Its season no longer on hold, Georgia Tech leaves Duke in the dust

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Its season no longer on hold, Georgia Tech leaves Duke in the dust. On the day annually reserved for the latest installment of Clean Old-Fashioned Hate, we were given one of the odder matchups of this oddest of all seasons. Georgia Tech, working its first and last game of November, faced Duke, playing for the second time since Halloween. . Between them, the Yellow Jackets and Blue Devils were 4-11. Saturday night at the Flats served as the Jackets’ restart – and maybe something of a rebirth. . Final score: Tech 56, Duke 33.

On the day annually reserved for the latest installment of Clean Old-Fashioned Hate, we were given one of the odder matchups of this oddest of all seasons. Georgia Tech, working its first and last game of November, faced Duke, playing for the second time since Halloween. Between them, the Yellow Jackets and Blue Devils were 4-11.

The Jackets had been scheduled to face Pittsburgh on Nov. 14. That game was postponed. They were then set to meet Miami on Nov. 21. Didn’t happen. A team that went 27 days without playing now faces a rearranged schedule that could – could, we stress; in 2020, nothing is certain – jam four games into 21 days. Not to belabor a point, but we need to ask if playing football this fall was such a great idea.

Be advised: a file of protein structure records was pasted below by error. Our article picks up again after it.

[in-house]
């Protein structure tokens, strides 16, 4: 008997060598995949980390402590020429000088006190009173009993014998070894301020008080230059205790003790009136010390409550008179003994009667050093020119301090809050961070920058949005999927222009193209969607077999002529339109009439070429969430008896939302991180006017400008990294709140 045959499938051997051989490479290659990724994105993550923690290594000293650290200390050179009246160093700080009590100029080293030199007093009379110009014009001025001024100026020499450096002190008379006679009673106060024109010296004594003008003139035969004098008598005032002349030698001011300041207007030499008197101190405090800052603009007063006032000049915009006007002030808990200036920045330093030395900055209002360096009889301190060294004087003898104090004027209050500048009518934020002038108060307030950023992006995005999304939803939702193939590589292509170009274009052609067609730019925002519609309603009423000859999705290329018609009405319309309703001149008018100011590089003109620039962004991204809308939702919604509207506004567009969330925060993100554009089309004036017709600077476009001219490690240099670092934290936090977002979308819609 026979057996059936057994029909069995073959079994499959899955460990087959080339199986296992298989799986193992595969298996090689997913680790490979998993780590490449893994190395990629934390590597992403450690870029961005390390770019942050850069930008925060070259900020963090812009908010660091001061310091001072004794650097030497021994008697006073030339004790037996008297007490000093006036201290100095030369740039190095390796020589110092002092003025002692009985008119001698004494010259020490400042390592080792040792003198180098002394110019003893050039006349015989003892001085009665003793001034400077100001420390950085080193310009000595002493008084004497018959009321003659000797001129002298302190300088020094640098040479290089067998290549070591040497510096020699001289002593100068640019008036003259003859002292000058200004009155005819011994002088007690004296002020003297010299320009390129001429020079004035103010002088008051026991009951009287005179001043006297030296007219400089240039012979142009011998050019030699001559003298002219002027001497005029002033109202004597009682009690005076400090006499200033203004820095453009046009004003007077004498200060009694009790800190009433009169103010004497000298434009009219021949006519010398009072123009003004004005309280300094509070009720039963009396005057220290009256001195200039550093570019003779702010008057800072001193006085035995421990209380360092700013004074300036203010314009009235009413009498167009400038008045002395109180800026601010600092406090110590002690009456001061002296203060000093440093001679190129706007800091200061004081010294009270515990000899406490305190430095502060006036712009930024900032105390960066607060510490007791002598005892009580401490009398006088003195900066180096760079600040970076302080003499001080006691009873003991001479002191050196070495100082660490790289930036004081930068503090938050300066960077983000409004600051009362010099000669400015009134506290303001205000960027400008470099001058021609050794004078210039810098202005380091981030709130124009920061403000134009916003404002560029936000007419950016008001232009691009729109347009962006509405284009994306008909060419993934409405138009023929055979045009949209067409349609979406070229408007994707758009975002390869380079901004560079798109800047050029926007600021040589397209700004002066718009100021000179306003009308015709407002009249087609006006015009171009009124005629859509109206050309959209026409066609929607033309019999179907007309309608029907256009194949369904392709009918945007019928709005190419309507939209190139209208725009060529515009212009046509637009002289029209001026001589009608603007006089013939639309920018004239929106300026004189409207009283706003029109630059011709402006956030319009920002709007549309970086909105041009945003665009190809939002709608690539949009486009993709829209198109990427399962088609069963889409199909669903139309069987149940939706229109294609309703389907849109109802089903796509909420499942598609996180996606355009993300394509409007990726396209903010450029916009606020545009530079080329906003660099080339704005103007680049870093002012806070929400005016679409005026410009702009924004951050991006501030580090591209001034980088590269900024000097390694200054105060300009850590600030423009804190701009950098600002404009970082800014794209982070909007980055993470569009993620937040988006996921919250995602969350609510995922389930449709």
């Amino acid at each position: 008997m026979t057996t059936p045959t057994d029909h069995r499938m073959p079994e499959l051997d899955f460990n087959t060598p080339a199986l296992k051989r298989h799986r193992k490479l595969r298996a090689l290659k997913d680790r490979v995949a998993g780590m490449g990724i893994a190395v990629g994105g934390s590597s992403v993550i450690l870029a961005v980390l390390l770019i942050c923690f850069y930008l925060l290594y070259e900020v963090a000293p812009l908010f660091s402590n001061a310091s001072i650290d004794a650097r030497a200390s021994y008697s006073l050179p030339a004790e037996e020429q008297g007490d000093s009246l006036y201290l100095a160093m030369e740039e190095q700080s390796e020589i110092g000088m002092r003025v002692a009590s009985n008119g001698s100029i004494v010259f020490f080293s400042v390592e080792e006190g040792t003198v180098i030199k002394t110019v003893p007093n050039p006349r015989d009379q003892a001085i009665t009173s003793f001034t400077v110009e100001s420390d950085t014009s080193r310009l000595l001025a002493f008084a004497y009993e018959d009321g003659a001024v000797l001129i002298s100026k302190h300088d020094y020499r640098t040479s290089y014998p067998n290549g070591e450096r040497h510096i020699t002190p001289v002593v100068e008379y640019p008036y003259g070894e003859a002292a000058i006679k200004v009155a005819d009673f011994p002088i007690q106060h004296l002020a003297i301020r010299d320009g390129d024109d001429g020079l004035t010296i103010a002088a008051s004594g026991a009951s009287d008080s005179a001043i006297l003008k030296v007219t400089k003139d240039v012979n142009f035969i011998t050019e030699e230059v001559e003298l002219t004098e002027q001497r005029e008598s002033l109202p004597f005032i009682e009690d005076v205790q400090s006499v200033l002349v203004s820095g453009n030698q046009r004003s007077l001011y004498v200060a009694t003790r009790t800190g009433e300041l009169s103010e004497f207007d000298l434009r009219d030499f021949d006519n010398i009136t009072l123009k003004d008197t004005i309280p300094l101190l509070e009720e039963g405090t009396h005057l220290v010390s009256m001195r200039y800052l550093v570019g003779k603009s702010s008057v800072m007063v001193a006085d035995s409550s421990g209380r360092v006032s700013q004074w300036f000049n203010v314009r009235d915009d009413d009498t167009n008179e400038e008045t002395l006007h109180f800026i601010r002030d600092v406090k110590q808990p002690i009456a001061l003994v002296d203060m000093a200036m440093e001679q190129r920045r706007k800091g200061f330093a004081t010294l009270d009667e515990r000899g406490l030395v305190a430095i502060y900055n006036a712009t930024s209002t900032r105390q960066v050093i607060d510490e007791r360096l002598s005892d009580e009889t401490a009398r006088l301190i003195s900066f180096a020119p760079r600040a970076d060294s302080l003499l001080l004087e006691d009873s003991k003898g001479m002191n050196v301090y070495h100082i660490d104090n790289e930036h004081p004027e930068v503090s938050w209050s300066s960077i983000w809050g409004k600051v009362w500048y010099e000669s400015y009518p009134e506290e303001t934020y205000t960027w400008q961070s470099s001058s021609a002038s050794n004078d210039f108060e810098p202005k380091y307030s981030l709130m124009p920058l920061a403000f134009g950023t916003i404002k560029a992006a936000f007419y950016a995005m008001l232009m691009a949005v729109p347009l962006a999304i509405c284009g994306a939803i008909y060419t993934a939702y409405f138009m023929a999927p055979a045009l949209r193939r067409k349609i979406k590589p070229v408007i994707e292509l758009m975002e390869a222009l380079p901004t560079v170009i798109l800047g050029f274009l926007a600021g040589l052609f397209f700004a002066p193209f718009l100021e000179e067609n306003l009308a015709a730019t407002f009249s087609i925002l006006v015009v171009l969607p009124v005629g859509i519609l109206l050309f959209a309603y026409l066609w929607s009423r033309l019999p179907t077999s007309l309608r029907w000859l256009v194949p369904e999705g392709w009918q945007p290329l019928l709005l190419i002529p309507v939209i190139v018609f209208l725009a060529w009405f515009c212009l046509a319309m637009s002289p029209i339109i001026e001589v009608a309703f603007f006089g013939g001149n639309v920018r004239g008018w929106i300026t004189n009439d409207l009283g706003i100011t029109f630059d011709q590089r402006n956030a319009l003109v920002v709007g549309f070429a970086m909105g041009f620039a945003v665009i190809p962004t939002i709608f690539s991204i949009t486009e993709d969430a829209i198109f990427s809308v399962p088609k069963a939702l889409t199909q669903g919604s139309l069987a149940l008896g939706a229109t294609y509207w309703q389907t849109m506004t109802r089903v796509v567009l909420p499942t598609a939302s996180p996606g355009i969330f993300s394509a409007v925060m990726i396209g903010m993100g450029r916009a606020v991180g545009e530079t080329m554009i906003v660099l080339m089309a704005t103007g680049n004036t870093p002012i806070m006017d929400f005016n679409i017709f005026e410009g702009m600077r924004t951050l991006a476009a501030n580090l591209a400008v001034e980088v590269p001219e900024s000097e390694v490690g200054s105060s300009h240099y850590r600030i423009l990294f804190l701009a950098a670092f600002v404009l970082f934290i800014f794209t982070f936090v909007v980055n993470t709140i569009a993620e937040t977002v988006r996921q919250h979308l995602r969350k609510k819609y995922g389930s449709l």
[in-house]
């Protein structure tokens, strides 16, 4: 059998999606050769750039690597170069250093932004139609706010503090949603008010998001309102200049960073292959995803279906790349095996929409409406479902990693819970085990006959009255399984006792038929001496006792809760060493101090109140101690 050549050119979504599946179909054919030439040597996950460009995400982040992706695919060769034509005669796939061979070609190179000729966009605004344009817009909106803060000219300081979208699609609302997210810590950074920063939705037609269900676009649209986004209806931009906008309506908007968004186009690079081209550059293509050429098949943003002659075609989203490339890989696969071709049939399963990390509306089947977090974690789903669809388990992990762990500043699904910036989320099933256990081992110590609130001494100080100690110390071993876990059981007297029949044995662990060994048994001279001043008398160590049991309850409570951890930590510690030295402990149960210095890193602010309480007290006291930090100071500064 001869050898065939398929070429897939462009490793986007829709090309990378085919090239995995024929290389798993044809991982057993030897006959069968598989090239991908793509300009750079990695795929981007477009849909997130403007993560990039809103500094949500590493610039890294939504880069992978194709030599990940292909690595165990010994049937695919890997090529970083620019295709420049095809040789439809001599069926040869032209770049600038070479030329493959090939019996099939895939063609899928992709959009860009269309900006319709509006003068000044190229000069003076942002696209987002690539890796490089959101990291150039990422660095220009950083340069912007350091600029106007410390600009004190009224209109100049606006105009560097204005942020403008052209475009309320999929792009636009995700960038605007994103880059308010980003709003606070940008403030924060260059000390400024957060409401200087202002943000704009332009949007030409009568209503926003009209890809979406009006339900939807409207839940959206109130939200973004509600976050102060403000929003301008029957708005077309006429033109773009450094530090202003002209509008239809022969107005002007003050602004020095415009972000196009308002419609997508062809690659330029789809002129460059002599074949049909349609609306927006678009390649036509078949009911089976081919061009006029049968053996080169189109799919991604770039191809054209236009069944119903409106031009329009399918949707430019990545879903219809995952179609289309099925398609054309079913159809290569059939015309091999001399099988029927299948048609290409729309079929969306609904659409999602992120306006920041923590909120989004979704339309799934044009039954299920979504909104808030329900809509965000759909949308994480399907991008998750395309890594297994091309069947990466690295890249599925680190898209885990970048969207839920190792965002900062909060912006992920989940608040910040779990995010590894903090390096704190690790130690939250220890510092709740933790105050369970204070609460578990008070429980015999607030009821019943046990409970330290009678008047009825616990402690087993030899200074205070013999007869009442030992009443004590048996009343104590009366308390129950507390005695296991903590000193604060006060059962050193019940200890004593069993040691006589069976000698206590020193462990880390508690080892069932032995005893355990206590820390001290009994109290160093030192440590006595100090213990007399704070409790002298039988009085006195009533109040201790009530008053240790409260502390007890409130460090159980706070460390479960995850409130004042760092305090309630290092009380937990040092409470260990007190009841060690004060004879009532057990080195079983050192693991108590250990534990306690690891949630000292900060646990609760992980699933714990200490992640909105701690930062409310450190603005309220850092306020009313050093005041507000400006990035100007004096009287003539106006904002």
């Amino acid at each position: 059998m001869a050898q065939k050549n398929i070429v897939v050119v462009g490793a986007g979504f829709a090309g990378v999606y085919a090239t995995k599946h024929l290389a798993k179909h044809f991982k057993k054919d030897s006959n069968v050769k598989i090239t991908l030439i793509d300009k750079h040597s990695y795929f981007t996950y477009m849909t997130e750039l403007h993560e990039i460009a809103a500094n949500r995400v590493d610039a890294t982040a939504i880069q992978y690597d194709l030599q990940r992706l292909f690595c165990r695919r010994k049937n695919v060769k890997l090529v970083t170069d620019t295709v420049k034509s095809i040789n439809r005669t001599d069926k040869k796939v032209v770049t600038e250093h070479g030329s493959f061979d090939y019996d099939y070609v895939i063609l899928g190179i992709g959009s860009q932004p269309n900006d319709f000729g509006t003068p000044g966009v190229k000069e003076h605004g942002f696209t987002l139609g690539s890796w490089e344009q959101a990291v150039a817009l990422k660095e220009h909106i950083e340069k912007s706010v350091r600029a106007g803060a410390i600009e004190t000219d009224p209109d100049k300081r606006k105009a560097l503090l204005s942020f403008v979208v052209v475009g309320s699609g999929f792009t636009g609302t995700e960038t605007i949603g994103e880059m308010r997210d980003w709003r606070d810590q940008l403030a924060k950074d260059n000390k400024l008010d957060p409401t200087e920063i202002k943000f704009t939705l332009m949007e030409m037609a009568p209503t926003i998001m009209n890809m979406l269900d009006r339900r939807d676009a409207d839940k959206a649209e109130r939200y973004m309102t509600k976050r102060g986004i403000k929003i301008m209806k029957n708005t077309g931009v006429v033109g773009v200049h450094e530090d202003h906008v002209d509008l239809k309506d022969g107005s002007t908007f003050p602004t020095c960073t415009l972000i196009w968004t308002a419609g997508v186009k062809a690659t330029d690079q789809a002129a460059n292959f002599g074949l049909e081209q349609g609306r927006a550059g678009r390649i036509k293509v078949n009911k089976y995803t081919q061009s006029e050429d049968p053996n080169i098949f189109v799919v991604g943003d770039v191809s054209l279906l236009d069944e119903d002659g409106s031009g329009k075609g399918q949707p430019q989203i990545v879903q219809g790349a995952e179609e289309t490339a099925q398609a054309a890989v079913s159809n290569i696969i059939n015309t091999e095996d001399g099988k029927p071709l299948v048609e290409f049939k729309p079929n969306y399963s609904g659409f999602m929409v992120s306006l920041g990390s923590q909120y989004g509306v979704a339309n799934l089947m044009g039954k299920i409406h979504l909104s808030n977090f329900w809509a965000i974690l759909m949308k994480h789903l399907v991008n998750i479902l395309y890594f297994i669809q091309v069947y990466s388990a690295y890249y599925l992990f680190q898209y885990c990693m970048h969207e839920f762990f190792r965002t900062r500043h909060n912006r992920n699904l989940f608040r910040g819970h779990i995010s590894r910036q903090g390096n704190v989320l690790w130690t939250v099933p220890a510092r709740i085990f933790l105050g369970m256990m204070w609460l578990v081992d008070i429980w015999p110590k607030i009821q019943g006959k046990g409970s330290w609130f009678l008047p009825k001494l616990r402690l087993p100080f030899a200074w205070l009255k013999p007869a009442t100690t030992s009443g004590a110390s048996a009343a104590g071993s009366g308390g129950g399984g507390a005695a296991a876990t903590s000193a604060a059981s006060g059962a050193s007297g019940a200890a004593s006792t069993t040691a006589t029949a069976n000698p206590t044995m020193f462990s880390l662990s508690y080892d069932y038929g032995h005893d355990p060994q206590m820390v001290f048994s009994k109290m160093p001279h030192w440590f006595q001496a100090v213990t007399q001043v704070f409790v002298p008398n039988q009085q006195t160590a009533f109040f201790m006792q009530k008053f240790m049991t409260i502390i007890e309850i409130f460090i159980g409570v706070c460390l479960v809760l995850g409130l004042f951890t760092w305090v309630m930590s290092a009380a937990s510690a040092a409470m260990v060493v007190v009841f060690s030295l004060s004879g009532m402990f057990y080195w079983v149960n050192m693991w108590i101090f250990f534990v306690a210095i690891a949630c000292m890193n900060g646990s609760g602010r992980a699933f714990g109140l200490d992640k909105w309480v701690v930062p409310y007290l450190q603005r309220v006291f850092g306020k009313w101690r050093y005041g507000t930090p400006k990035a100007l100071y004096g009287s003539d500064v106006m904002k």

But enough of that. Saturday night at the Flats served as the Jackets’ restart – and maybe something of a rebirth. Final score: Tech 56, Duke 33. The team that, when last we saw it, managed but 238 yards in a dreary loss to Notre Dame celebrated its return by throwing up crazy numbers.

Forget an open date. Until Duke came to town, the Jackets had undergone an open month. If Geoff Collins had deigned to install the Wishbone offense and the Wide-Tackle-Six defense, he’d have had ample time. He opted otherwise. The result would indicate he was sagacious in his choices.

“That was fun,” Collins said afterward. “It was a really good positive sign for the organization.”

ExploreAJC photos from the Jackets' win

Seventy-six seconds into Saturday’s game, Tech had managed both its longest play from scrimmage in 2020 and its first lead since Oct. 9. Jahmyr Gibbs, the smallish freshman, whooshed 61 yards to a touchdown. He would score again, this time from 26 yards out. Then he turned a short pass into a 43-yard gain, at the end of which he crumpled to the turf with what appeared a tweaked hamstring. He watched the second half on crutches.

All the above happened before halftime. Pretty much everything that could possibly transpire happened before halftime. Tech’s Nate McCollum handed Duke a touchdown by seeking to field a punt at his 4-yard line, never a great idea, and flipping it over his head into the end zone, where the Devils’ Shakar Heyward recovered for a touchdown. The stadium lights flickered and dimmed after Gibbs’ second touchdown, prompting a five-minute recess.